Huxley himself still had one foot in the 19th century: he could not have dreamed his upside-down morality unless he himself also found it threatening. At the time he was writing Brave New World he was still in shock from a visit to the United States, where he was particularly frightened by mass consumerism, its group mentality and its vulgarities.
I use the word "dreamed" advisedly, because Brave New World - gulped down whole - achieves an effect not unlike a controlled hallucination. All is surface; there is no depth. As you might expect from an author with impaired eyesight, the visual sense predominates: colours are intense, light and darkness vividly described. Sound is next in importance, especially during group ceremonies and orgies, and the viewing of "feelies" - movies in which you feel the sensations of those onscreen, "The Gorillas' Wedding" and "Sperm Whale's Love-Life" being sample titles. Scents are third - perfume wafts everywhere, and is dabbed here and there; one of the most poignant encounters between John the Savage and the lovely Lenina is the one in which he buries his worshipping face in her divinely scented undergarments while she herself is innocently sleeping, zonked out on a strong dose of soma, partly because she can't stand the awful real-life smells of the "reservation" where the new world has not been implemented.
Many utopias and dystopias emphasise food (delicious or awful; or, in the case of Swift's Houyhnhnms, oats), but in Brave New World the menus are not presented. Lenina and her lay-of-the-month, Henry, eat "an excellent meal", but we aren't told what it is. (Beef would be my guess, in view of the huge barns full of cows that provide the external secretions.) Despite the dollops of sex-on-demand, the bodies in Brave New World are oddly disembodied, which serves to underscore one of Huxley's points: in a world in which everything is available, nothing has any meaning.
Meaning has in fact been eliminated, as far as possible. All books except works of technology have been banned - cf Ray Bradbury's 1953 novel Fahrenheit 451; museum-goers have been slaughtered, cf Henry Ford's "History is bunk". As for God, he is present "as an absence; as though he weren't there at all" - except, of course, for the deeply religious John the Savage, who has been raised on the Zuni "reservation", where archaic life carries on, replete with "meaning" of the most intense kinds. John is the only character in the book who has a real body, but he knows it through pain, not through pleasure. "Nothing costs enough here," he says of the perfumed new world, to where he's been brought as an "experiment".
The "comfort" offered by Mustapha Mond - one of the 10 "controllers" of this world, direct descendants of Plato's guardians - is not enough for John. He wants the old world back - dirt, diseases, free will, fear, anguish, blood, sweat, tears and all. He believes he has a soul, and like many an early 20th-century literary possessor of such a thing - think of the missionary in Somerset Maugham's 1921 story, Miss Thompson, who hangs himself after sinning with a prostitute - he is made to pay the price for this belief.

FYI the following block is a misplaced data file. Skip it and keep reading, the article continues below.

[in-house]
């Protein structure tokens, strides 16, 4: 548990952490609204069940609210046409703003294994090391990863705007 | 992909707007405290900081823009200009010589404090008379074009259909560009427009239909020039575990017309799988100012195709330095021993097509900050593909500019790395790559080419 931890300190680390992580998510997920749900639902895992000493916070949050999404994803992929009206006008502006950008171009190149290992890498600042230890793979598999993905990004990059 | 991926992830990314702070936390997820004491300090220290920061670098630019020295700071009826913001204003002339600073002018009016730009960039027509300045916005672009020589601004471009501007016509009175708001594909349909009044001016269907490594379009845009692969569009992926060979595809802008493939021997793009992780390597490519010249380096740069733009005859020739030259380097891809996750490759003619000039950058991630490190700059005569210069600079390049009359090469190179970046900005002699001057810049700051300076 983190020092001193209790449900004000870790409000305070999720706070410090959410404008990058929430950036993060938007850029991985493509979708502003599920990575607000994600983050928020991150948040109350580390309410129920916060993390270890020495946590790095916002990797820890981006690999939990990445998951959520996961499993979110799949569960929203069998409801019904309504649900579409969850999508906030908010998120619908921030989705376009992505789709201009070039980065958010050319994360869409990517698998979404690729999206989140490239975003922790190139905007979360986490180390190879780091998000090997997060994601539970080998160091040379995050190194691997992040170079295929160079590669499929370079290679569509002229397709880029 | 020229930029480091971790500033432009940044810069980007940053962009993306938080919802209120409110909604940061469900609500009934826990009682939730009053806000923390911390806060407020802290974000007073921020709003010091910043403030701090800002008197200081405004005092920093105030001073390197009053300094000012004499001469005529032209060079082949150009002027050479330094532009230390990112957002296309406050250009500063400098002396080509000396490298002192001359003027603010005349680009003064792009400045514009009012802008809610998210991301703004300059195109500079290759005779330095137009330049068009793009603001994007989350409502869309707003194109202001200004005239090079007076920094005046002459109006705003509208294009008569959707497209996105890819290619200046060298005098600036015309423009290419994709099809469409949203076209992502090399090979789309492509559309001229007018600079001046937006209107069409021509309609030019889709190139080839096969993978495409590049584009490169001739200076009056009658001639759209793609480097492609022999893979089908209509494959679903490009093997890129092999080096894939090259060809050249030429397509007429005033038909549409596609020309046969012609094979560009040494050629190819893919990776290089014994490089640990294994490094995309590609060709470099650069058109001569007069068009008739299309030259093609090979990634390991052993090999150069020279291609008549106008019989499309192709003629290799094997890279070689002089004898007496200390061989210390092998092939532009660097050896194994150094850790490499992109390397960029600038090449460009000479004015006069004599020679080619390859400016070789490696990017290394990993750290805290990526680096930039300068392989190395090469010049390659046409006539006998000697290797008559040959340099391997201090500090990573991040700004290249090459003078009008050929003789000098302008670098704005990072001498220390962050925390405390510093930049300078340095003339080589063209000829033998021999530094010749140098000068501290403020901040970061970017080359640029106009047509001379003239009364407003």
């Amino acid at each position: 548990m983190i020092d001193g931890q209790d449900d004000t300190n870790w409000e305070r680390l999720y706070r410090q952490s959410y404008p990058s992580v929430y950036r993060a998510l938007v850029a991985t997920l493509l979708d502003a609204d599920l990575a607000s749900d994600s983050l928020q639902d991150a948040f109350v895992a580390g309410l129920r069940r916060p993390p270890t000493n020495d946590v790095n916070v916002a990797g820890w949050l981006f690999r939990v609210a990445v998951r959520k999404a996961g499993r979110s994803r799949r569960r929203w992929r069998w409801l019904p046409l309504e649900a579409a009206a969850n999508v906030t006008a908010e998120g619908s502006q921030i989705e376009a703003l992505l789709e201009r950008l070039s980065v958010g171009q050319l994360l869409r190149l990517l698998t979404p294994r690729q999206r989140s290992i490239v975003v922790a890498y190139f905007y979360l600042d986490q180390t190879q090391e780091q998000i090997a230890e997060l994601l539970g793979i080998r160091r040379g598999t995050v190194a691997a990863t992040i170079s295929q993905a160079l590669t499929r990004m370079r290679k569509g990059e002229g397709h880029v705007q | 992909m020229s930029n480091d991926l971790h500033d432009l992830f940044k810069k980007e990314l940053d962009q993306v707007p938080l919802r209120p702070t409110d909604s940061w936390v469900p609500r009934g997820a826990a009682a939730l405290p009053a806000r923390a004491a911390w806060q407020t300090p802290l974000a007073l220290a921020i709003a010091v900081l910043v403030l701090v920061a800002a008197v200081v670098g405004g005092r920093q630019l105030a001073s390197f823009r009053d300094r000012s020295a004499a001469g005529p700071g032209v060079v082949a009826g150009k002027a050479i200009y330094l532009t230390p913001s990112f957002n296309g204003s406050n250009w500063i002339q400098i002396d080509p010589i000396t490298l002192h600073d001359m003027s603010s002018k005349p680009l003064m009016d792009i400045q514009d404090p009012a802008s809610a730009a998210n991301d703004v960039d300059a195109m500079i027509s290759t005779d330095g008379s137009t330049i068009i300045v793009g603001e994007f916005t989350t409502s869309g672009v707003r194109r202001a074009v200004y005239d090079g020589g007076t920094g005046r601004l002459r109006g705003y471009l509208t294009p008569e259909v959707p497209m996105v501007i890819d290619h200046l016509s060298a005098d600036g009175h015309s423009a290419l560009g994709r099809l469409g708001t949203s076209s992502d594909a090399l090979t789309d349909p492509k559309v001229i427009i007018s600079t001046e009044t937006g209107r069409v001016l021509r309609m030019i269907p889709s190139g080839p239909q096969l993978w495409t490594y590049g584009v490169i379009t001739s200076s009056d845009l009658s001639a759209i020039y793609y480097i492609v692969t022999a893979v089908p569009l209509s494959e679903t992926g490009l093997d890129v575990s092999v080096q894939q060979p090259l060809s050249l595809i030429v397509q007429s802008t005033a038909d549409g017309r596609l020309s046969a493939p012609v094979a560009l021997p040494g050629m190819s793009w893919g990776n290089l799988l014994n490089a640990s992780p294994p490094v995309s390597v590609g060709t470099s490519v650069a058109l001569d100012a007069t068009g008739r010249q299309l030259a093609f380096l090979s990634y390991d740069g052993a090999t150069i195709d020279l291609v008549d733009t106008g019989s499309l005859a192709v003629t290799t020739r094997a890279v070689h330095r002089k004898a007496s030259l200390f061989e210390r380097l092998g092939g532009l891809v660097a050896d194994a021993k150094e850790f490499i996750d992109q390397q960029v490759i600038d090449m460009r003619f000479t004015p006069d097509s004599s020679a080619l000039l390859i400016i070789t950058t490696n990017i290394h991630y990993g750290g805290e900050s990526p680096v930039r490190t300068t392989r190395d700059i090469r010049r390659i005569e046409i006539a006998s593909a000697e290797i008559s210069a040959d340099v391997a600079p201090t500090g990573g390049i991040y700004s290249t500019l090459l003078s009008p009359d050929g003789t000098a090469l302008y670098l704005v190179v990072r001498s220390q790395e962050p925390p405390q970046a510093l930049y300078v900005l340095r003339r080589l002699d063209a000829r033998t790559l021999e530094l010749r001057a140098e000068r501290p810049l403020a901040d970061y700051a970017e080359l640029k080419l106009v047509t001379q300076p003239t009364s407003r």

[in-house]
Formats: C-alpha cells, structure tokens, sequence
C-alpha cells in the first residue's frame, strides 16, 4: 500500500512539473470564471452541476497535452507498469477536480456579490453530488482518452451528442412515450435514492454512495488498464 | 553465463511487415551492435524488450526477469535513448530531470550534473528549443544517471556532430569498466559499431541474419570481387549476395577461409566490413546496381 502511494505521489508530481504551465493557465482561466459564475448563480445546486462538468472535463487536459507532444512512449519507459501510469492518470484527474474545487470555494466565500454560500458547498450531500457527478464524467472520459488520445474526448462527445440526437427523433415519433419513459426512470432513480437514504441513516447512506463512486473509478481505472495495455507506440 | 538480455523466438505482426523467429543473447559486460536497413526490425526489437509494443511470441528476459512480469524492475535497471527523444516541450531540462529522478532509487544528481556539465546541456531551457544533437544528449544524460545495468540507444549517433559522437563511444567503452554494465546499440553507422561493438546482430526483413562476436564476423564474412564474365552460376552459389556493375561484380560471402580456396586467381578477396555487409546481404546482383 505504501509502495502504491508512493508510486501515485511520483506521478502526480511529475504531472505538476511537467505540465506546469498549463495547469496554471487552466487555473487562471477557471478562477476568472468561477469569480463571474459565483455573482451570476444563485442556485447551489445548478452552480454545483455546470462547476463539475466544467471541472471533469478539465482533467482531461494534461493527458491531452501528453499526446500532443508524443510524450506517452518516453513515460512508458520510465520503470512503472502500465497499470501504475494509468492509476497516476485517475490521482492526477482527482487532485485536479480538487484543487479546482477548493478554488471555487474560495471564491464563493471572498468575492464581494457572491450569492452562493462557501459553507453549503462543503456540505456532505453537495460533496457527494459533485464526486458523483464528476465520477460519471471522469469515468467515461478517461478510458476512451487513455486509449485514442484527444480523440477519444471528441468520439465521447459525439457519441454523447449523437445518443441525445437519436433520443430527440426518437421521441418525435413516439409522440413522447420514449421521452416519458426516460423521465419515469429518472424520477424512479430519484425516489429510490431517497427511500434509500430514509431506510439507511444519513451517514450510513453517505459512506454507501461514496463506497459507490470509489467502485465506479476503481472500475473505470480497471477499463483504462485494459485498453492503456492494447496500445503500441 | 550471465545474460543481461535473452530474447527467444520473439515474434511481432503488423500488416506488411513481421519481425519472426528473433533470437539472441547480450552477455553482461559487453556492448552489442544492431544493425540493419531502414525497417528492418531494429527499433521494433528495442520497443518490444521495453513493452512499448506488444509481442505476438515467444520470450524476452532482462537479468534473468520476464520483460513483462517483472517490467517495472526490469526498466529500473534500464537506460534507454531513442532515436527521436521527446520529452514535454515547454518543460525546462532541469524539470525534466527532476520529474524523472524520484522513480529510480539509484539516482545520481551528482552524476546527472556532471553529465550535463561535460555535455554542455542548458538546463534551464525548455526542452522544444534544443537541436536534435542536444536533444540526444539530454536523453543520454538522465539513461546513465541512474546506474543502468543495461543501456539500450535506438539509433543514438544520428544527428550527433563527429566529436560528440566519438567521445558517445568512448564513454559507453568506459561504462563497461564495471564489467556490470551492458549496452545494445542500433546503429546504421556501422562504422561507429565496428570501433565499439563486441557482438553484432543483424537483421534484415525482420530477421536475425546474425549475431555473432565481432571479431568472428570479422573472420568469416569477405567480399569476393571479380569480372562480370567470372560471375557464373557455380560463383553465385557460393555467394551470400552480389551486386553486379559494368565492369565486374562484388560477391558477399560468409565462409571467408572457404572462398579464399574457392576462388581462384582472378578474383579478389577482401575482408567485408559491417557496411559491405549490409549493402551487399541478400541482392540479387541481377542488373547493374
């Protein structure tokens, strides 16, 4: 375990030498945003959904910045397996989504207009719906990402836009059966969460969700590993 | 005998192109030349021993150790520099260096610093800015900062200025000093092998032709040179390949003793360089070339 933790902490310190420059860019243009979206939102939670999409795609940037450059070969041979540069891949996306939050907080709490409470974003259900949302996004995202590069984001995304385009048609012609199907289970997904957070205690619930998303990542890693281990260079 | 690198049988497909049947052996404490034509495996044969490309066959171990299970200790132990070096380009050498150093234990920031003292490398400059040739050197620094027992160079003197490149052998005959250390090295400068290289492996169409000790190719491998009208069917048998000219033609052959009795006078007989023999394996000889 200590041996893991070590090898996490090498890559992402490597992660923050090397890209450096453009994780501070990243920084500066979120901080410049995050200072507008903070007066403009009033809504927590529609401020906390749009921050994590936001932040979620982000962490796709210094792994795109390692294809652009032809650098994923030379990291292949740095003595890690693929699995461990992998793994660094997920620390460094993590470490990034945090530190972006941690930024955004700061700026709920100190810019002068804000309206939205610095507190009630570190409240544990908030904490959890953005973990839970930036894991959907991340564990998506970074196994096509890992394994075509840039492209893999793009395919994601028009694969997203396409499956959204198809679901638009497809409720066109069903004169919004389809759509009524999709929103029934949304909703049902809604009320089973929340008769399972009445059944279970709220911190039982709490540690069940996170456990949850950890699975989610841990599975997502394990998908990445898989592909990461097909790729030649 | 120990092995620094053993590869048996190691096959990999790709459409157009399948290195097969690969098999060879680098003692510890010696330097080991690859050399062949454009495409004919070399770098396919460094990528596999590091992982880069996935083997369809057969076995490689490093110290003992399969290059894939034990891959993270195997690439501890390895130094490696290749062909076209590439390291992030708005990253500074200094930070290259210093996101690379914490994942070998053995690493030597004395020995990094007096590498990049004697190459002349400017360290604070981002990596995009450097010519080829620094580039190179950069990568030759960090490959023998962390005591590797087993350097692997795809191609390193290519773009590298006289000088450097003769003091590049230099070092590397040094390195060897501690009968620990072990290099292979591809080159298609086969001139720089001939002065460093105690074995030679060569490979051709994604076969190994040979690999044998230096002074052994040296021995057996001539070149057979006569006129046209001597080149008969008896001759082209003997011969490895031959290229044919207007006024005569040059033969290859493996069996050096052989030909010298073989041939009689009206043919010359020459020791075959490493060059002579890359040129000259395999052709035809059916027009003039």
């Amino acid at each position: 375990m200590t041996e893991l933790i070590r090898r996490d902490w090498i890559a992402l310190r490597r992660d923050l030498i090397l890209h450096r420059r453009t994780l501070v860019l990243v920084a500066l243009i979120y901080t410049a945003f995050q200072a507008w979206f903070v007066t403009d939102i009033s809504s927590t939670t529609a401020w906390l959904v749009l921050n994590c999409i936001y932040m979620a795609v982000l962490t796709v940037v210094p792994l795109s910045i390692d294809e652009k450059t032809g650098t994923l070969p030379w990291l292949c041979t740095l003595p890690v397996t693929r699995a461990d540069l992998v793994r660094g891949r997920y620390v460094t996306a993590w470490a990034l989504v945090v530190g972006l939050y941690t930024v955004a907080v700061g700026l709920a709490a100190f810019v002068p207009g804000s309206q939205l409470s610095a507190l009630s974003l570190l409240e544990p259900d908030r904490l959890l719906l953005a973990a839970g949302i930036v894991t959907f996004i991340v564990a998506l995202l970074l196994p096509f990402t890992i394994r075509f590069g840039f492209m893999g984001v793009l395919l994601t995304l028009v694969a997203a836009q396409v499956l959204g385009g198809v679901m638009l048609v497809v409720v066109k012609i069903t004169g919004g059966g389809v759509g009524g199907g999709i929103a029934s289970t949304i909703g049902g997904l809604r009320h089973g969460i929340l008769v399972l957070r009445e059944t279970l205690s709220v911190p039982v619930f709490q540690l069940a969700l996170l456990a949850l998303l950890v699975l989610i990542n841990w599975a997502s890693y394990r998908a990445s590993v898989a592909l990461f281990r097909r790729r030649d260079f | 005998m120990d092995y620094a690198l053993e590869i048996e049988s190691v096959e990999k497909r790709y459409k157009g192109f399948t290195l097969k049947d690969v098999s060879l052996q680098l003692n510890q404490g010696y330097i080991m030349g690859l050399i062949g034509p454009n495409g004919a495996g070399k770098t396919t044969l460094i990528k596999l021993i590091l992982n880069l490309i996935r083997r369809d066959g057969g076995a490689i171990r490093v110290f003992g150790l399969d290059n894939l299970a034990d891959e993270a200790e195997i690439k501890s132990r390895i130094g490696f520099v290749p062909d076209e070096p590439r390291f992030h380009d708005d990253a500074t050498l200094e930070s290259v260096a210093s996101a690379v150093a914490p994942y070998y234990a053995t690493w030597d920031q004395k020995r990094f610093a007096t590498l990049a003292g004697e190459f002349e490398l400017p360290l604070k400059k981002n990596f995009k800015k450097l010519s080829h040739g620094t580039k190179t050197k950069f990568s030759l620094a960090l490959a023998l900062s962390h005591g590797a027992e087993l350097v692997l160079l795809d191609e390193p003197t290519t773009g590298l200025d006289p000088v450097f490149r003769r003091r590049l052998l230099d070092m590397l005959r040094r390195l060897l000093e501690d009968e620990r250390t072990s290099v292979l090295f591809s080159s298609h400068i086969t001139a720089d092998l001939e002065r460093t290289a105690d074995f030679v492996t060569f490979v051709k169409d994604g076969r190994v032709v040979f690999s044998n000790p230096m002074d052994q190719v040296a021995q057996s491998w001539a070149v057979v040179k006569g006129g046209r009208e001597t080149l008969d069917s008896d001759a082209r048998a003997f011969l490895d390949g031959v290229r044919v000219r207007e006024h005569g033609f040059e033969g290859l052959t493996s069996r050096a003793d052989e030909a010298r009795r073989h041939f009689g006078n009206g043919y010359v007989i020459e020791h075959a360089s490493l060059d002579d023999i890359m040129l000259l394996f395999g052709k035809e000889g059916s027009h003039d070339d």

In a foreword to a new edition of Brave New World published in 1946, after the horrors of the second world war and Hitler's "final solution", Huxley criticises himself for having provided only two choices in his 1932 utopia/dystopia - an "insane life in Utopia" or "the life of a primitive in an Indian village, more human in some respects, but in others hardly less queer and abnormal". (He does, in fact, provide a third sort of life - that of the intellectual community of misfits in Iceland - but poor John the Savage isn't allowed to go there, and he wouldn't have liked it anyway, as there are no public flagellations available.) The Huxley of 1946 comes up with another sort of utopia, one in which "sanity" is possible. By this, he means a kind of "high utilitarianism" dedicated to a "conscious and rational" pursuit of man's "final end", which is a kind of union with the immanent "Tao or Logos, the transcendent Godhead or Brahmin". No wonder Huxley subsequently got heavily into the mescaline and wrote The Doors of Perception, thus inspiring a generation of 1960s dopeheads and pop musicians to seek God in altered brain chemistry. His interest in soma, it appears, didn't spring out of nowhere.
Meanwhile, those of us still pottering along on the earthly plane - and thus still able to read books - are left with Brave New World. How does it stand up, 75 years later? And how close have we come, in real life, to the society of vapid consumers, idle pleasure-seekers, inner-space trippers and programmed conformists that it presents?
The answer to the first question, for me, is that it stands up very well. It's still as vibrant, fresh, and somehow shocking as it was when I first read it.
The answer to the second question rests with you. Look in the mirror: do you see Lenina Crowne looking back at you, or do you see John the Savage? Chances are, you'll see something of both, because we've always wanted things both ways. We wish to be as the careless gods, lying around on Olympus, eternally beautiful, having sex and being entertained by the anguish of others. And at the same time we want to be those anguished others, because we believe, with John, that life has meaning beyond the play of the senses, and that immediate gratification will never be enough.